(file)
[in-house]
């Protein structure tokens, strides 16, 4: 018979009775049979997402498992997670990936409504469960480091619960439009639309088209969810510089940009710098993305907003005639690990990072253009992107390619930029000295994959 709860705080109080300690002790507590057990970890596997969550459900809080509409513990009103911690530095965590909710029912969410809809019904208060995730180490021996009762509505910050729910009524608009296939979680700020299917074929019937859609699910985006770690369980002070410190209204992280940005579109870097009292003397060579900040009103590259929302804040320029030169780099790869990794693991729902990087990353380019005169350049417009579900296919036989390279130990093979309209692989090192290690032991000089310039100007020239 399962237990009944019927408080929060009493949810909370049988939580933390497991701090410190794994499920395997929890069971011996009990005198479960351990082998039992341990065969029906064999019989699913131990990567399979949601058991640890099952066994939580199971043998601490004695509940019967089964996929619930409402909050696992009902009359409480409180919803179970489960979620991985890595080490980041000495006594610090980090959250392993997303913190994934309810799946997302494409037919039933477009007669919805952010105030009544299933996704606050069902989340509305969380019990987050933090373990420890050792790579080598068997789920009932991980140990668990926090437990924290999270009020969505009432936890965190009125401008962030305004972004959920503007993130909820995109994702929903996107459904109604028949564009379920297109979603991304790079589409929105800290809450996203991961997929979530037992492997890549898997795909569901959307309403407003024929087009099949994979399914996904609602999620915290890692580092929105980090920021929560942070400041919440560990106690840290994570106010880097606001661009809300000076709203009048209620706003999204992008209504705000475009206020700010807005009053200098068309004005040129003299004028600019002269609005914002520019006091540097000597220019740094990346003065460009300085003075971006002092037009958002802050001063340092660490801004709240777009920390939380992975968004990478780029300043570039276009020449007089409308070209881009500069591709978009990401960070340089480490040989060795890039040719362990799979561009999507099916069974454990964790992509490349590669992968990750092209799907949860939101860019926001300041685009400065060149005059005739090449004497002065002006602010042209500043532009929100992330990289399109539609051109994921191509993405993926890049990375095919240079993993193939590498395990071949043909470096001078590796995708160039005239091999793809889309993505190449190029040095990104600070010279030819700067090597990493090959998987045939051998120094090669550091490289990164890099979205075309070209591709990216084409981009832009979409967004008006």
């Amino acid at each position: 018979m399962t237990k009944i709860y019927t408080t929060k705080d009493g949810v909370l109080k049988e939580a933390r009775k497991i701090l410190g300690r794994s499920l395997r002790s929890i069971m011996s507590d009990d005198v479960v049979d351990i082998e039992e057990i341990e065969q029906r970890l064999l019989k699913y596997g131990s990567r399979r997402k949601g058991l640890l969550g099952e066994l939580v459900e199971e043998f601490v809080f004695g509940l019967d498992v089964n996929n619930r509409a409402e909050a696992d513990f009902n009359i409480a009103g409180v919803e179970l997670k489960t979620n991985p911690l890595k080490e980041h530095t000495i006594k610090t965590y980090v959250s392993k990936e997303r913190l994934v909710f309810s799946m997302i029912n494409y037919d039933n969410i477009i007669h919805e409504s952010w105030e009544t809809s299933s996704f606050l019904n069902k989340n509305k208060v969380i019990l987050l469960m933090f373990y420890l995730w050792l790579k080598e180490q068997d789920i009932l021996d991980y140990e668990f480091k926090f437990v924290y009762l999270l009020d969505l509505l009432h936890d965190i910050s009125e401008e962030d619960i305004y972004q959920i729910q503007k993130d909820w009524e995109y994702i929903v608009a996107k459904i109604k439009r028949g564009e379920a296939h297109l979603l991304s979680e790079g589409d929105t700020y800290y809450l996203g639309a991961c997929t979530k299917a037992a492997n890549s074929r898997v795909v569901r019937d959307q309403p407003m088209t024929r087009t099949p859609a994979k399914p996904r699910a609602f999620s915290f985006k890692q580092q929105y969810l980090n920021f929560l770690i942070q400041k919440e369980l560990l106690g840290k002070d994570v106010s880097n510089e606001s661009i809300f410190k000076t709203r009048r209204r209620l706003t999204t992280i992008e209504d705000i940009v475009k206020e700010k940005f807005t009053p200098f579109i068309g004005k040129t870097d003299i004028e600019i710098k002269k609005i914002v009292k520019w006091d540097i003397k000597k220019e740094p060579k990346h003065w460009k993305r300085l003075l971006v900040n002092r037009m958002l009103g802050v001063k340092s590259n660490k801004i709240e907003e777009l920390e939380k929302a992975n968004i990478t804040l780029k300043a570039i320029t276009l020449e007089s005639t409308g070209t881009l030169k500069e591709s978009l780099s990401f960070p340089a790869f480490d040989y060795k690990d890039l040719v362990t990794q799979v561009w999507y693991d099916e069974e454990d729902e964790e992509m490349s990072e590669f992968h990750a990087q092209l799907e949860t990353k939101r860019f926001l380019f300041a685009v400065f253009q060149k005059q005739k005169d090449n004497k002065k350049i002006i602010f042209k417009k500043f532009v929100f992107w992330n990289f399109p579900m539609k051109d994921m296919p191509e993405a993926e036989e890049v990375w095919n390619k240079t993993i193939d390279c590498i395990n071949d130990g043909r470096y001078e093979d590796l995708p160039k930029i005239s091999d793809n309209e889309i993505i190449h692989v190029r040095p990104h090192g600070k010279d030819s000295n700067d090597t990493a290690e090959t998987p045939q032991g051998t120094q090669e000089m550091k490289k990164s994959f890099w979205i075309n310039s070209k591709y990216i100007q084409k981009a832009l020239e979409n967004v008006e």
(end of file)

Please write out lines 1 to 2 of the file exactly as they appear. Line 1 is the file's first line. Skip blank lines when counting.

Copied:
[in-house]
């Protein structure tokens, strides 16, 4: 018979009775049979997402498992997670990936409504469960480091619960439009639309088209969810510089940009710098993305907003005639690990990072253009992107390619930029000295994959 709860705080109080300690002790507590057990970890596997969550459900809080509409513990009103911690530095965590909710029912969410809809019904208060995730180490021996009762509505910050729910009524608009296939979680700020299917074929019937859609699910985006770690369980002070410190209204992280940005579109870097009292003397060579900040009103590259929302804040320029030169780099790869990794693991729902990087990353380019005169350049417009579900296919036989390279130990093979309209692989090192290690032991000089310039100007020239 399962237990009944019927408080929060009493949810909370049988939580933390497991701090410190794994499920395997929890069971011996009990005198479960351990082998039992341990065969029906064999019989699913131990990567399979949601058991640890099952066994939580199971043998601490004695509940019967089964996929619930409402909050696992009902009359409480409180919803179970489960979620991985890595080490980041000495006594610090980090959250392993997303913190994934309810799946997302494409037919039933477009007669919805952010105030009544299933996704606050069902989340509305969380019990987050933090373990420890050792790579080598068997789920009932991980140990668990926090437990924290999270009020969505009432936890965190009125401008962030305004972004959920503007993130909820995109994702929903996107459904109604028949564009379920297109979603991304790079589409929105800290809450996203991961997929979530037992492997890549898997795909569901959307309403407003024929087009099949994979399914996904609602999620915290890692580092929105980090920021929560942070400041919440560990106690840290994570106010880097606001661009809300000076709203009048209620706003999204992008209504705000475009206020700010807005009053200098068309004005040129003299004028600019002269609005914002520019006091540097000597220019740094990346003065460009300085003075971006002092037009958002802050001063340092660490801004709240777009920390939380992975968004990478780029300043570039276009020449007089409308070209881009500069591709978009990401960070340089480490040989060795890039040719362990799979561009999507099916069974454990964790992509490349590669992968990750092209799907949860939101860019926001300041685009400065060149005059005739090449004497002065002006602010042209500043532009929100992330990289399109539609051109994921191509993405993926890049990375095919240079993993193939590498395990071949043909470096001078590796995708160039005239091999793809889309993505190449190029040095990104600070010279030819700067090597990493090959998987045939051998120094090669550091490289990164890099979205075309070209591709990216084409981009832009979409967004008006």